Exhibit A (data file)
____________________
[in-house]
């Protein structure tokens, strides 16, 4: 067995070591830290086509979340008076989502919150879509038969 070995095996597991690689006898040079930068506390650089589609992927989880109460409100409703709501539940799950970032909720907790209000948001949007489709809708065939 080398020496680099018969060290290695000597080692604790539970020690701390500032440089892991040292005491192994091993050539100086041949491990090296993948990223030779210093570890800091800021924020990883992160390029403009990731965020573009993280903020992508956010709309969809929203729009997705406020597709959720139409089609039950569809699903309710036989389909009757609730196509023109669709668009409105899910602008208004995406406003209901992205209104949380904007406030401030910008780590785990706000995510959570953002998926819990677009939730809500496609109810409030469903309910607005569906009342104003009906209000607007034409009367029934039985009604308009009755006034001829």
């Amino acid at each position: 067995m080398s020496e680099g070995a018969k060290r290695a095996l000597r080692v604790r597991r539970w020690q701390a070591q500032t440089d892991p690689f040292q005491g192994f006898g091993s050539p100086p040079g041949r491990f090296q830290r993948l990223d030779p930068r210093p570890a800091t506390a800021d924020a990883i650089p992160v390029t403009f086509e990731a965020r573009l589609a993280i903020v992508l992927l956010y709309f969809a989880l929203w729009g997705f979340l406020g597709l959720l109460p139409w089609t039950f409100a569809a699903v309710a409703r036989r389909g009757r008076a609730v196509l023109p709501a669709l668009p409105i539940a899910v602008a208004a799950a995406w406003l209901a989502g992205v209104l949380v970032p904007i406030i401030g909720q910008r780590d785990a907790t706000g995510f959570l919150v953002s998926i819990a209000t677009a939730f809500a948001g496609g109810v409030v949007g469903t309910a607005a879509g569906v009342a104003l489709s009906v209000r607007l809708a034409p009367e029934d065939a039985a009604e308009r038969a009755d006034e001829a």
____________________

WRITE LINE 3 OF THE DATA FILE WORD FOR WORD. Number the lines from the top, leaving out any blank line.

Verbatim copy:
């Amino acid at each position: 067995m080398s020496e680099g070995a018969k060290r290695a095996l000597r080692v604790r597991r539970w020690q701390a070591q500032t440089d892991p690689f040292q005491g192994f006898g091993s050539p100086p040079g041949r491990f090296q830290r993948l990223d030779p930068r210093p570890a800091t506390a800021d924020a990883i650089p992160v390029t403009f086509e990731a965020r573009l589609a993280i903020v992508l992927l956010y709309f969809a989880l929203w729009g997705f979340l406020g597709l959720l109460p139409w089609t039950f409100a569809a699903v309710a409703r036989r389909g009757r008076a609730v196509l023109p709501a669709l668009p409105i539940a899910v602008a208004a799950a995406w406003l209901a989502g992205v209104l949380v970032p904007i406030i401030g909720q910008r780590d785990a907790t706000g995510f959570l919150v953002s998926i819990a209000t677009a939730f809500a948001g496609g109810v409030v949007g469903t309910a607005a879509g569906v009342a104003l489709s009906v209000r607007l809708a034409p009367e029934d065939a039985a009604e308009r038969a009755d006034e001829a």